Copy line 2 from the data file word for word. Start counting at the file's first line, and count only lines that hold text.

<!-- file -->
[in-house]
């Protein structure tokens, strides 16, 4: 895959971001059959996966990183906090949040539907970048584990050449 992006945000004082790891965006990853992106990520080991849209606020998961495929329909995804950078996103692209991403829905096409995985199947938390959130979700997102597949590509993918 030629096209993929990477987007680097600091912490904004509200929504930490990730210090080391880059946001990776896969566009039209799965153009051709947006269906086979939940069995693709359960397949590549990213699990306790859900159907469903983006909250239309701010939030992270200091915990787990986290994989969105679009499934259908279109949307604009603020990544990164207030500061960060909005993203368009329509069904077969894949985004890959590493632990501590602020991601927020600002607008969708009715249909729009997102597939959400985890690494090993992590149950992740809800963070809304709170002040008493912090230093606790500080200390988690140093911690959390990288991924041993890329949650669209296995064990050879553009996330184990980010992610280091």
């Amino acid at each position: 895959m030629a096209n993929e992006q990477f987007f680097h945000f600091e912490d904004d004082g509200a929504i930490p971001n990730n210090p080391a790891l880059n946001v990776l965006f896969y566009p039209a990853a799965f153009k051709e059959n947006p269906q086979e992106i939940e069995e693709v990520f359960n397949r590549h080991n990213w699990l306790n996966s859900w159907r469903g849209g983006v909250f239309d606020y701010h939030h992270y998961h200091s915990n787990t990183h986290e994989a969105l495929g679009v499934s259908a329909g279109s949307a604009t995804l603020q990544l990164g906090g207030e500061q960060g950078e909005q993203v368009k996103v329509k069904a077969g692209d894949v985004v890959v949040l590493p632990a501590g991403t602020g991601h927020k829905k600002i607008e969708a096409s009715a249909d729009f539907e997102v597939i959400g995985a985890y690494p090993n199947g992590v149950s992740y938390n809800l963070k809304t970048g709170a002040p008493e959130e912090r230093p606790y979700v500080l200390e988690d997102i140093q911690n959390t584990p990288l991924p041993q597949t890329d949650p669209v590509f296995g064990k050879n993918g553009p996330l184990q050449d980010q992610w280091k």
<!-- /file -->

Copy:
């Protein structure tokens, strides 16, 4: 895959971001059959996966990183906090949040539907970048584990050449 992006945000004082790891965006990853992106990520080991849209606020998961495929329909995804950078996103692209991403829905096409995985199947938390959130979700997102597949590509993918 030629096209993929990477987007680097600091912490904004509200929504930490990730210090080391880059946001990776896969566009039209799965153009051709947006269906086979939940069995693709359960397949590549990213699990306790859900159907469903983006909250239309701010939030992270200091915990787990986290994989969105679009499934259908279109949307604009603020990544990164207030500061960060909005993203368009329509069904077969894949985004890959590493632990501590602020991601927020600002607008969708009715249909729009997102597939959400985890690494090993992590149950992740809800963070809304709170002040008493912090230093606790500080200390988690140093911690959390990288991924041993890329949650669209296995064990050879553009996330184990980010992610280091």